So here is a challenge for you. Every day pick 3 micro-goals, tasks which you can achieve in one day. This helps to re-enforce the “beginning and end” concept. Ending the day at a set time, knowing that you have completed the set tasks for that day provides a sense of closure.

3. Have a hobby

It’s not about rushing out and joining a book club or scrapbooking group for the sake of having an interest. It’s about acknowledging the fact that work is not everything. Finding something that inspires you, motivates you, challenges and excites you besides work is key to creating that work-life balance we hear about so often, but don’t always achieve.

Something I learned growing up was “too much of a good thing is not good for you.”  A simple principle that has kept me in check over the years. Everything in moderation, that includes work.

You may find the workaholics anonymous assessment helpful if you believe you may be a workaholic.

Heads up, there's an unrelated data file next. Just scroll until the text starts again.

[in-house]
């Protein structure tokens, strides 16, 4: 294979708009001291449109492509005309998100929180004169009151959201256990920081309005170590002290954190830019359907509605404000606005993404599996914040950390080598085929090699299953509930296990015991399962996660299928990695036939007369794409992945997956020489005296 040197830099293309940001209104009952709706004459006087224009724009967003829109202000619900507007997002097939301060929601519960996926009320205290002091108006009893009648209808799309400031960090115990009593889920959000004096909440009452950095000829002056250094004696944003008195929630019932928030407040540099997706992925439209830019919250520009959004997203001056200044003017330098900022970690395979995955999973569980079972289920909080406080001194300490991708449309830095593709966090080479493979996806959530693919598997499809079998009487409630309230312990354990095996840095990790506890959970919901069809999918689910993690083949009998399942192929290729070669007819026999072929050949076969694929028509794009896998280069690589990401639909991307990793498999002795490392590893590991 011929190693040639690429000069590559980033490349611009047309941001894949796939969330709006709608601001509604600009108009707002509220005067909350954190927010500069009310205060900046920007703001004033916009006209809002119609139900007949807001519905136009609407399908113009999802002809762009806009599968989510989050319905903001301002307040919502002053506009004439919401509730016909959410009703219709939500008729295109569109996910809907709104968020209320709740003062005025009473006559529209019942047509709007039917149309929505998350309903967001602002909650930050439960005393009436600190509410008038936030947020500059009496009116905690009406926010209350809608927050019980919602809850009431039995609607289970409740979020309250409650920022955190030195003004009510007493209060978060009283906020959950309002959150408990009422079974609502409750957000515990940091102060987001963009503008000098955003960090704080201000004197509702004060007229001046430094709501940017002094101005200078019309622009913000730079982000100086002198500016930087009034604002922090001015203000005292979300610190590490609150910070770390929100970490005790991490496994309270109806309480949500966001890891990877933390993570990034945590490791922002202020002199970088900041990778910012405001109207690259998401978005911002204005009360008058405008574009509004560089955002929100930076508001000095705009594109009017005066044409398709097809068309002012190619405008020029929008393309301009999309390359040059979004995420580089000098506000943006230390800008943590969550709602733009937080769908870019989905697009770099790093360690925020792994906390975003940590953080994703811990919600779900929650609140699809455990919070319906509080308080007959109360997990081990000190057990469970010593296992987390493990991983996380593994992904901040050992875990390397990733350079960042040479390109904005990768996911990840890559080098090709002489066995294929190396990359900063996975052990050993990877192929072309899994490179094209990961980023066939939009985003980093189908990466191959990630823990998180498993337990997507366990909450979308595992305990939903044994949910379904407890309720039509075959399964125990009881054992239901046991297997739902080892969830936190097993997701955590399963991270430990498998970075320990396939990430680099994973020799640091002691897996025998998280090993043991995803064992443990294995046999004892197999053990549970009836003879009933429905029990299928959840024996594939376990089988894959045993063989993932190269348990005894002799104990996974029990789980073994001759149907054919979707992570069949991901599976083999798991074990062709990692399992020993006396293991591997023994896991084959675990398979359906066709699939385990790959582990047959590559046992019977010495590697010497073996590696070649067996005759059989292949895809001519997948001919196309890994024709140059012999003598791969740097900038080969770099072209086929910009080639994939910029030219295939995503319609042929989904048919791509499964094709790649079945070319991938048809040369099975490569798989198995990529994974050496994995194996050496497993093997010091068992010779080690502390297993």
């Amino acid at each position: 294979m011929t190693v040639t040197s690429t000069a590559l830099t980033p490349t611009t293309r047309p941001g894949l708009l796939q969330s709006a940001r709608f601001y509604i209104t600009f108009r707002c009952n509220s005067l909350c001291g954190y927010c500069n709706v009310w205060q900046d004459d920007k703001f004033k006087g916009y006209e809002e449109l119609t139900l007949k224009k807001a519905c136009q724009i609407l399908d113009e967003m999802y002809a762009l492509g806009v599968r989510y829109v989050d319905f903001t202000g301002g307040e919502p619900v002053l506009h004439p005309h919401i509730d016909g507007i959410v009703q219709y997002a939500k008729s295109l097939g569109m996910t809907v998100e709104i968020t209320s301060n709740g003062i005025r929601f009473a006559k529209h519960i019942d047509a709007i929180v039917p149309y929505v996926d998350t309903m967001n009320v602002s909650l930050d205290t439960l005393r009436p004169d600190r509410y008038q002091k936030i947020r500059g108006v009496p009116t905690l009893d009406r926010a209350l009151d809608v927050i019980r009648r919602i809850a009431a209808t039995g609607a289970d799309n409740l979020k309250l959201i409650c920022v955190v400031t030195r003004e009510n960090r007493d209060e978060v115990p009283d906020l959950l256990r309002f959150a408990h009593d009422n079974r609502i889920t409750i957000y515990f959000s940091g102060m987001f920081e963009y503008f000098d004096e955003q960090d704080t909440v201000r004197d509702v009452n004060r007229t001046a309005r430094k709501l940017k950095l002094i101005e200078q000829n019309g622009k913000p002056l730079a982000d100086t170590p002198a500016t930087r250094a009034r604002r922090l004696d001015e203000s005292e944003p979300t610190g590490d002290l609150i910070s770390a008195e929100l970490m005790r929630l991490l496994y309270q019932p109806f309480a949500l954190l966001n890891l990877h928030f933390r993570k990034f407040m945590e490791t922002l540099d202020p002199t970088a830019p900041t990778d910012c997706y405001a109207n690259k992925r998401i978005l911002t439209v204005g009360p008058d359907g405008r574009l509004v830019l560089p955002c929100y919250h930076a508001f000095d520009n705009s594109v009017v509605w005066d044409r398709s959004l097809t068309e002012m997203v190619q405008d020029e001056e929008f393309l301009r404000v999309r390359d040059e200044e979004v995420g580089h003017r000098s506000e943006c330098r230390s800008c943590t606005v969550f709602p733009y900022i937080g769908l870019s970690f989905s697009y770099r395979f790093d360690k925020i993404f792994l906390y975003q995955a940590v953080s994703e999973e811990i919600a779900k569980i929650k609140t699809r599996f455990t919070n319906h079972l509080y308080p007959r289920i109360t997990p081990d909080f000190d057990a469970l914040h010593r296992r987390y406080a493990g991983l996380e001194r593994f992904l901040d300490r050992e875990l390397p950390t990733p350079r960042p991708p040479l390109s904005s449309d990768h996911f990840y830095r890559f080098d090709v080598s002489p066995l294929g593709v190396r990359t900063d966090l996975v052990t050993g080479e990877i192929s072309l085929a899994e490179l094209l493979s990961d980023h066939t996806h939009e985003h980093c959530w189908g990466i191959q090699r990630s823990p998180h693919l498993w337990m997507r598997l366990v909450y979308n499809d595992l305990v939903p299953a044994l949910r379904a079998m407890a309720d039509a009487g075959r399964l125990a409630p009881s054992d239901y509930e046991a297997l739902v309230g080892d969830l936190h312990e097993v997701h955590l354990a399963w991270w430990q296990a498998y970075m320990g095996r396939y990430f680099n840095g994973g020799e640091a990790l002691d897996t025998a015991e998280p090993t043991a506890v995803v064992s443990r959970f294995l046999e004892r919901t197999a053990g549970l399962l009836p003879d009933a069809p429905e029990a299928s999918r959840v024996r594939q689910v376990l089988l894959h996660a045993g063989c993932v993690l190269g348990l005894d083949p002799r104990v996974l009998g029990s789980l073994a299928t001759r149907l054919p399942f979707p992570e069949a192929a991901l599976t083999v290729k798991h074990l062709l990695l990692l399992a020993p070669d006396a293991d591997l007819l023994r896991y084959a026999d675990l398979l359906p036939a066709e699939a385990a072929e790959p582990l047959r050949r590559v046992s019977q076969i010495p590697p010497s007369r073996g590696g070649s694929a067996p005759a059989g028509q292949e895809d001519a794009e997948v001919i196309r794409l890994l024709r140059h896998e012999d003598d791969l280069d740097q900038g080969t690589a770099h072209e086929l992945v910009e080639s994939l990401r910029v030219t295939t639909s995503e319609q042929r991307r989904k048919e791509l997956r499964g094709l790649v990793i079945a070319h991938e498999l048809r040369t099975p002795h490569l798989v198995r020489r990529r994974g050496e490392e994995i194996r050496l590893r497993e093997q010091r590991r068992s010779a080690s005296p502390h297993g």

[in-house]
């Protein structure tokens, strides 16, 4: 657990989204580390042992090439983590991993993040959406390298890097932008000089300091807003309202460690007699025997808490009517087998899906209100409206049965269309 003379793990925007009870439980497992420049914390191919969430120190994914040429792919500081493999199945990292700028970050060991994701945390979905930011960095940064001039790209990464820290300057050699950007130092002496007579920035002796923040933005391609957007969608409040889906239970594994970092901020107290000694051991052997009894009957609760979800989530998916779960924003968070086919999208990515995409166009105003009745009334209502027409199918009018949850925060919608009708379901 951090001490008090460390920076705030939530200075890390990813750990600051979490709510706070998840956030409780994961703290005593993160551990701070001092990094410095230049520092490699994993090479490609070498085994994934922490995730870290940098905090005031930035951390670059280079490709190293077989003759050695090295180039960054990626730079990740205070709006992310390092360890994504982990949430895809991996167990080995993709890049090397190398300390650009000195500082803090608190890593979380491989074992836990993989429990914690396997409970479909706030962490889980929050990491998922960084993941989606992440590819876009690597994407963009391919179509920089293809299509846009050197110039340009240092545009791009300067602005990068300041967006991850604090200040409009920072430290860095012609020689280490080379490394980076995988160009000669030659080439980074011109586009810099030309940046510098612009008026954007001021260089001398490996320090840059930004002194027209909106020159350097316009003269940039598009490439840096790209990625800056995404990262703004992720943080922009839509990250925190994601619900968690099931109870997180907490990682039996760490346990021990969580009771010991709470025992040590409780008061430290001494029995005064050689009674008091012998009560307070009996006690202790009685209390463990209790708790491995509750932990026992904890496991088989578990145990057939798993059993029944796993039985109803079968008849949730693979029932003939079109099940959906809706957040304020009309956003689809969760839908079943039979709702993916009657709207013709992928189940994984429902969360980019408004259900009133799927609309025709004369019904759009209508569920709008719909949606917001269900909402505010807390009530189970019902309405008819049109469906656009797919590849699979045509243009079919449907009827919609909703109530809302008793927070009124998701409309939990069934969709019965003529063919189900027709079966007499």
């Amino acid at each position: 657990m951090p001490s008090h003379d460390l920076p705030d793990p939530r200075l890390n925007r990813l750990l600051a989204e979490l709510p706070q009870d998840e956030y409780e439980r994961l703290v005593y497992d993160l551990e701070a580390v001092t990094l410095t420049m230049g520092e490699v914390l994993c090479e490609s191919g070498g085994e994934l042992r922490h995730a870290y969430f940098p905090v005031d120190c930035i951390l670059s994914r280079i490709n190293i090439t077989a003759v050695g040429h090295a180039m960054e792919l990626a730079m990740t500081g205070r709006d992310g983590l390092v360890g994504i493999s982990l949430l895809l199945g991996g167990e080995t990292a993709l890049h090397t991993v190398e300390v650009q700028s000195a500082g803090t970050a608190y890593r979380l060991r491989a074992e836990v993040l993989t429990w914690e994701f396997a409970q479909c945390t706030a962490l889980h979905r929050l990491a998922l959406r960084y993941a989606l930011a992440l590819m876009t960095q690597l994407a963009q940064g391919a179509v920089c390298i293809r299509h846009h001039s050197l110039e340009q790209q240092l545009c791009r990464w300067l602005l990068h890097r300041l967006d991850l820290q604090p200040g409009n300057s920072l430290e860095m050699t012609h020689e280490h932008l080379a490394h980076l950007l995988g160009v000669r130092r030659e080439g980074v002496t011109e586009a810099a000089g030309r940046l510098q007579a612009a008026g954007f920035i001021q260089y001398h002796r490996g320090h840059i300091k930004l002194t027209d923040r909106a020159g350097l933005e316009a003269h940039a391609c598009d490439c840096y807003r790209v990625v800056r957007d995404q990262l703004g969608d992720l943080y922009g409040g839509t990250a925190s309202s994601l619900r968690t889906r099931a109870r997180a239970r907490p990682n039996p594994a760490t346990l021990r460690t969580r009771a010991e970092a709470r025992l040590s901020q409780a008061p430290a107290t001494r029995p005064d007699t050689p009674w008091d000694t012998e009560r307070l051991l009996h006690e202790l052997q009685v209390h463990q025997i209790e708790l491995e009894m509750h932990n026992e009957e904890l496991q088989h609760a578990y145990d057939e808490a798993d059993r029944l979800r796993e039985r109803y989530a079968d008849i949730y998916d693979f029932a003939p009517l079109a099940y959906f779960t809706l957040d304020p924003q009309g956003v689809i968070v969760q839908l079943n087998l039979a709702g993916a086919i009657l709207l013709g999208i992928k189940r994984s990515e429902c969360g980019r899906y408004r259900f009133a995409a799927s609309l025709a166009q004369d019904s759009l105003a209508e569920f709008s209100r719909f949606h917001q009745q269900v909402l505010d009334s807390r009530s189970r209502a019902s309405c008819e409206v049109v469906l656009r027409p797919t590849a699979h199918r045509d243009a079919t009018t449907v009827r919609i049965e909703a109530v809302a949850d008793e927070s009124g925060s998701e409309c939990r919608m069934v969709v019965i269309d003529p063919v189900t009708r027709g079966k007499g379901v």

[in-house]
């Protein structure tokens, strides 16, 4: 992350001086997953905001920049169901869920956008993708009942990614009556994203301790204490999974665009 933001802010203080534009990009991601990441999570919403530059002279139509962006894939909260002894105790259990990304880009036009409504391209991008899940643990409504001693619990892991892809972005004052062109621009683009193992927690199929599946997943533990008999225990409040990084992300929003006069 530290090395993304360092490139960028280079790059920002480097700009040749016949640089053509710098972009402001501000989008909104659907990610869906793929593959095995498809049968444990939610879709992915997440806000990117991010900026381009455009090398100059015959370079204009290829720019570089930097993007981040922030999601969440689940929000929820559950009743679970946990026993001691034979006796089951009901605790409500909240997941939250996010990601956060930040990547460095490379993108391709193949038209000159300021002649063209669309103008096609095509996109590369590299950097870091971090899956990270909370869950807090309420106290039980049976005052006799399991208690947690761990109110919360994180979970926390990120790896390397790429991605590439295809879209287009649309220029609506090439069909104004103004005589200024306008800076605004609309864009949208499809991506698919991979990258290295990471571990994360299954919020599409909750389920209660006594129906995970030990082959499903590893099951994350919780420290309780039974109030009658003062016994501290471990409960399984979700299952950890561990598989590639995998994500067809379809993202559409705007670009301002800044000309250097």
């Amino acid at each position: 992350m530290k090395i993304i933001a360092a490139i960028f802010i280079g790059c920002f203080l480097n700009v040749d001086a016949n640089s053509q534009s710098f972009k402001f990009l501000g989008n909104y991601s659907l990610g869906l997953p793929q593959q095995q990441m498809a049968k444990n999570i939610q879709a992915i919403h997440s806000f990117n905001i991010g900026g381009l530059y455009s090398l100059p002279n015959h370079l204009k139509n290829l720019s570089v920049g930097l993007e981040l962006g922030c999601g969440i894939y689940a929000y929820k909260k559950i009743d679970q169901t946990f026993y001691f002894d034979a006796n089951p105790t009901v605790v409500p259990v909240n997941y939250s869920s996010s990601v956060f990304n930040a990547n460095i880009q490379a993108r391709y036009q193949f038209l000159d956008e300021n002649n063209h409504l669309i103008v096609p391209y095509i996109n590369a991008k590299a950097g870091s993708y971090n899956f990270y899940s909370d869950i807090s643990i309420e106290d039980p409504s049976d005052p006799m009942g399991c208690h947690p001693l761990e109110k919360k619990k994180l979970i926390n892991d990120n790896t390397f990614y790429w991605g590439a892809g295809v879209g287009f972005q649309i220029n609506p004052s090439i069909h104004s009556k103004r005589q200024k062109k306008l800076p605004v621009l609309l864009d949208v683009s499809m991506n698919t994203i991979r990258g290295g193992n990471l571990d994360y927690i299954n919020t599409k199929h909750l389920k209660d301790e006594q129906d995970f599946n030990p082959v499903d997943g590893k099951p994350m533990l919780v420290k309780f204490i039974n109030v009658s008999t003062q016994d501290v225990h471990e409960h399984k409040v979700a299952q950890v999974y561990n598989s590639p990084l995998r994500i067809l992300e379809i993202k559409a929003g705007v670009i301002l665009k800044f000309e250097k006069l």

17 Mar

6 tips on how to make meetings work for you

A day doesn’t go by where I don’t have to attend a meeting. On paper, a meeting is a simple, but brilliant concept. You meet with one or more individuals to discuss a specific topic of interest, everyone provides input on their area of expertise and an outcome is derived from this meeting of minds. Simple? Well, not quite.
There have been many times and I am sure you can relate to this scenario, where I have walked out of a meeting more confused and baffled on the way forward with a specific project, than when I initially went into the meeting. I am sure I’m not the first confused and frustrated individual and I know I will most definitely not be the last.
Here are a few things I have learnt along the way that may help prevent some of that “meeting frustration” you could experience in the future.
  1. Make sure everyone is in the room – virtually and physically. This means no access to electronic devises, which WILL distract people in the meeting. Oddly enough, it seems acceptable these days to be holding a separate meeting on your cellphone or tablet, whilst physically being in a meeting. What is that? I believe that if everyone present in a meeting is “present” on the discussion topics at hand there would be way less confusion and time wastage.